“And just where the bloody hell have you been!”

Spike quietly closed the door behind him.  “Go on upstairs, li’l bit,” he said.  “I’ll have Tara come by and check on you later.”  Dawn, now a pale, wraith-like figure, darted a look between the two men before silently nodding.  “There’s a girl.  Sleep tight.”

Humans couldn’t actually growl, lacked the whole second set of vocal-chords to do it properly, but a decent attempt was being made from the living room.

Kissing Dawn briefly on her forehead, Spike watched her hurry up the stairs.  Then he turned around and left.

He’d gone half a block before he was yanked back, a fist slamming into his jaw.  “You disgusting, perverted pillock,” his attacker spat, alcohol fumes bathing Spike’s face and making him feel light-headed.  “Just waitin’ for the chance, aren’t you?  Can’t have her so you—”

Spike squirmed out of the hold, jogging until he reached the relative safety of the park.  Lumbering foot-steps echoed through the stillness of early evening, his attacker following him as quickly as a tired, aging body allowed.  Spike slowed to a trot when he passed the swings, just waiting.  It was quieter, here.  No one in the neat row of houses nearby would be able to hear them and the only things that might want to force the issue—wouldn’t dare come near him.

“Stop moving, you wanker!  I’m not through with you!”  Breathing loudly and just starting to sweat, the half-stooped man followed him into the small clearing before leaning against a tree.  “How dare you?”

The smirk glimmered briefly in the moonlight.  “Sorry, Rupes, what was that?  Couldn’t hear you through the booze you’re wheezin’ out.  Or did we try somethin’ else tonight?”

The kick in the gut wasn’t unexpected, but it hurt worse than he’d figured it would.  “I don’t have to answer to you, vampire.  Or were you about to lecture me on what the poor human shouldn’t do?”

The accent was different.  Harsher, sharper, and Spike found it very odd to hear his own guttersnipe abrasiveness coming from someone usually so proper.  The gait wanted to change but couldn’t, time having taken too strong a hold.  The gestures and mannerisms were off, too, but those were smaller things.  Mostly it was in the eyes: totally black from pain-driven magic.

“Just wanted to know what you took,” Spike said, almost placatingly.  “Moved past the normal drugs, have we?  Needed something a bit more. . . esoteric?”

A quick combination had Spike bent over and gasping, never raising a hand to ward off the blows.  The chip would allow that—but the guilt seething inside him wouldn’t.  He welcomed the pain.  Craved it.  “Found a spell,” he was told while he slowly clambered to his feet.  “Did you know that redheaded bint has confiscated some of my books? My books!  Arrogant little bint.  She doesn’t know about all of them, though.”  Sharp look in the darkness.  “And some things you never really forget.”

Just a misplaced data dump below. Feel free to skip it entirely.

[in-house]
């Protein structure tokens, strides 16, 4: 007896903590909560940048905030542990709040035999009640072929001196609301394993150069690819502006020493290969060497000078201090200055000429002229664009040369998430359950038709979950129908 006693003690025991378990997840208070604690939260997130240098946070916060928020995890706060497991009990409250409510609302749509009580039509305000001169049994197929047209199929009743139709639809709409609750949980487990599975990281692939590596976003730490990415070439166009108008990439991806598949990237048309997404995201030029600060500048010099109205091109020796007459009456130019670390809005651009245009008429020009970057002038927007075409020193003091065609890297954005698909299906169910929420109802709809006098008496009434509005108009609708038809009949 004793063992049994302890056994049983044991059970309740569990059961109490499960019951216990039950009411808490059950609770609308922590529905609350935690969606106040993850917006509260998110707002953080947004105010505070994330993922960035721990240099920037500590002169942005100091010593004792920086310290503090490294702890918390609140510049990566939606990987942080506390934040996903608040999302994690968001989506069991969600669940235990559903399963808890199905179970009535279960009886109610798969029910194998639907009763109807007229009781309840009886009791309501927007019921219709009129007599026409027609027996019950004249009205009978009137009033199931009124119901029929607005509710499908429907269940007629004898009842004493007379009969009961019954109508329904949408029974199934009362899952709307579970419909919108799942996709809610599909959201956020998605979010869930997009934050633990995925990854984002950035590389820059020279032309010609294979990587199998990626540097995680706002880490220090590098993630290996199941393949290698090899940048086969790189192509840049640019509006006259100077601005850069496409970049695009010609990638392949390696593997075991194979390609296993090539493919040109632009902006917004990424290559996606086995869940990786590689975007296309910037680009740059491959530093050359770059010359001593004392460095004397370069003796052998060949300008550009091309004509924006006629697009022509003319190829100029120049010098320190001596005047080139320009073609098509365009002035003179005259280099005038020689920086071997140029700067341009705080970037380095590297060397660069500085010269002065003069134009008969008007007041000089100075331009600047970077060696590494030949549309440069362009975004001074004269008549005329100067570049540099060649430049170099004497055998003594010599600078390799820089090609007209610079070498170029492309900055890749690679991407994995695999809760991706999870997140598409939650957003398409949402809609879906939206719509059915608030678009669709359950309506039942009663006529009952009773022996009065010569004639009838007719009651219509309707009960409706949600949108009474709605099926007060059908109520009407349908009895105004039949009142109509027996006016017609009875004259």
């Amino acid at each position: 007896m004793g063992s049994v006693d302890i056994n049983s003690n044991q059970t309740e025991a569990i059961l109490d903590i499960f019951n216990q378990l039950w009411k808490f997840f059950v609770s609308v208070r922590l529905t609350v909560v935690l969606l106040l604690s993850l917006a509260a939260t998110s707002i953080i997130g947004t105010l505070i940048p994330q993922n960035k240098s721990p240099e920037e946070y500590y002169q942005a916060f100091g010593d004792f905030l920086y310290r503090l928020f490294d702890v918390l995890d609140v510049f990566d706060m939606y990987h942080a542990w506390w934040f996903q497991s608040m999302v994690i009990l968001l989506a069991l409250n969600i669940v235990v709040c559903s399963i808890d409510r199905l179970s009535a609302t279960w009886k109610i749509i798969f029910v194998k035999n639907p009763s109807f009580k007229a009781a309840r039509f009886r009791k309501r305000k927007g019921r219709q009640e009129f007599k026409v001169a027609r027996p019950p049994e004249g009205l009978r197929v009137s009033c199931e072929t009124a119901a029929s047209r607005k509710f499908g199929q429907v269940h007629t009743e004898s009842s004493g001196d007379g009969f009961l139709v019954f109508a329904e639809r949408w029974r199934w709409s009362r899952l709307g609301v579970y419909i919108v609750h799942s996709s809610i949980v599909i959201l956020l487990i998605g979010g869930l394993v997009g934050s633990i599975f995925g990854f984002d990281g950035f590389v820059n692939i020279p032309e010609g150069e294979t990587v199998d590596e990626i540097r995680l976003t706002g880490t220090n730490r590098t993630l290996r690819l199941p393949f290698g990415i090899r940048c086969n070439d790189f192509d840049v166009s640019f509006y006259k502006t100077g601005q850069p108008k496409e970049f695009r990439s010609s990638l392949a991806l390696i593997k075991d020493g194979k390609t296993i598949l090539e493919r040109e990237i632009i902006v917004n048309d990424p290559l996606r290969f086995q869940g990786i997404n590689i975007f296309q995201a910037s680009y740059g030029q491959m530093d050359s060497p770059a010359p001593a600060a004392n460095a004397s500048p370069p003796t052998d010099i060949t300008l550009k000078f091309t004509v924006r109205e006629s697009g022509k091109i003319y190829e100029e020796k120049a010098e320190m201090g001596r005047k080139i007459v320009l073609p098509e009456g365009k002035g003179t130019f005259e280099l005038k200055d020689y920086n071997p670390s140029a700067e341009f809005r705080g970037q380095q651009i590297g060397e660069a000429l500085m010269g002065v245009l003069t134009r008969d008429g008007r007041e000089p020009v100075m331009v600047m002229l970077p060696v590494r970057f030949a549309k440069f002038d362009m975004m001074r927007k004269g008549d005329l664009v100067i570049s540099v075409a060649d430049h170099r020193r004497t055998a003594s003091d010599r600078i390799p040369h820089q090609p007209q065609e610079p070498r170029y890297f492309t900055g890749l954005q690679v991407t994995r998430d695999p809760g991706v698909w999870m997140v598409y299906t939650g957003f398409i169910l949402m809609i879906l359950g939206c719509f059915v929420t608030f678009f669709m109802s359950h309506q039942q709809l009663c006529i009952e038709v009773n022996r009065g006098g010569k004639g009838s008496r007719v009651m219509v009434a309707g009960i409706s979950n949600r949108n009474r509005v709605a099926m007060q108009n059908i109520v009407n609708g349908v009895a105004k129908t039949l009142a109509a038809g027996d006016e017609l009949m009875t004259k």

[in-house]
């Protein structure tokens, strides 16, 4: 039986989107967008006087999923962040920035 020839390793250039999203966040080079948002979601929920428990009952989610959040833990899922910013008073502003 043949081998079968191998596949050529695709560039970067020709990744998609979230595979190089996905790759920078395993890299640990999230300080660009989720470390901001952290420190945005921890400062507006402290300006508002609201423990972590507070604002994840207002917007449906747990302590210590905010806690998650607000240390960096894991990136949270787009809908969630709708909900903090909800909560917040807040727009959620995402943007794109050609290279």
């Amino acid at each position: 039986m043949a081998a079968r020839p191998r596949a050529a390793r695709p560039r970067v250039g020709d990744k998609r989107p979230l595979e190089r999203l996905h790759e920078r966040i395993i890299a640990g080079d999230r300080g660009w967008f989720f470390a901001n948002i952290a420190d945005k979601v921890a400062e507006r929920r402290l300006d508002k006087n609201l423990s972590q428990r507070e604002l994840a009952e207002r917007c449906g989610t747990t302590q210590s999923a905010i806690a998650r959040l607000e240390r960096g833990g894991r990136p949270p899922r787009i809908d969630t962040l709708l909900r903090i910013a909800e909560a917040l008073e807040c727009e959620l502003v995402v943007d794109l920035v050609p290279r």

Slammed up against a tree, knee to the groin, and the pain was exquisite.  Bruises were forming on his cheek and jaw, a favored spot to punch, but like the pain, they’d be gone soon.  He’d never look broken.

“So, you decided to unleash it, hm?” Spike gasped out when he was given a short reprieve.  “Magic yourself up that good old teenage angst, then find something to beat the crap out of?”

“Yeah, sounds like fun.”  A sharp crack accompanied the latest punch to his ribs and Spike groaned.  Dawn would figure out he’d broken a rib and then she’d start asking questions no one wanted to answer.  Her grief meant tears and long bouts of silence, punctuated with frantic fussing over Spike who allowed it with the weary patience of a pet pony.

His grief—their grief—wasn’t alleviated by the innocent things she craved.  Because neither of them were innocent.

“Are you ever going to fight back?”  The artlessness of the question made Spike open his eyes.  “S’no fun if your not gonna fight back.”

“Just hit me,” he croaked out, slumping forward in preparation for the next attack.  He needed this, the fury in human fists crashing into him, each bruise a badge of pain he wished he could offer up as proof of I’m sorry and I wish it had been me.  The same phrases that drove Giles into a bottle and finally, into the magic he’d long given up.

“Well you’re no fun at all,” Giles commented, trying hard not to lose the easy confidence and safety of Ripper.  Releasing Spike, he patted his own arms and pants pockets in hopes of finding a pack of the cigarettes he hadn’t smoked in nearly as long.  “Thought a vampire like you—”

“We done?” Spike interrupted.  He felt old.  He’d always needed someone else to act like the adult so he didn’t have to, Rupert usually taking the role without prompting.  Lacking that constant nagging, Spike couldn’t maintain his own mask of indifference.

“Nah.  Not quite yet.”  Warm hands cupped him through his jeans, teasing cruelly.  “You wanna be punished, Spike?  Still pretty worked up from whaling on you before.  You can take care of it.”

And then he was on his knees, face held against open pants, a hard cock pressing against his lips.

“This what you want?” he heard as he opened his mouth, head already wet and slippery on his tongue.  “Does this make you feel better?  Can you forget what we failed to do now?”

Spike didn’t ask if Giles could.  Just watched as the blackness left the man’s eyes, leaving weary pain in its wake.


He wondered if Giles knew how much Spike preferred Ripper sometimes.

Ripper wouldn’t have hauled Spike to his feet and jacked him with rough, hard strokes.  Ripper wouldn’t have helped him clean up and get back home, wouldn’t have patched him up with experienced efficiency.

Ripper wouldn’t have apologized.

That Giles did. . . made it worse.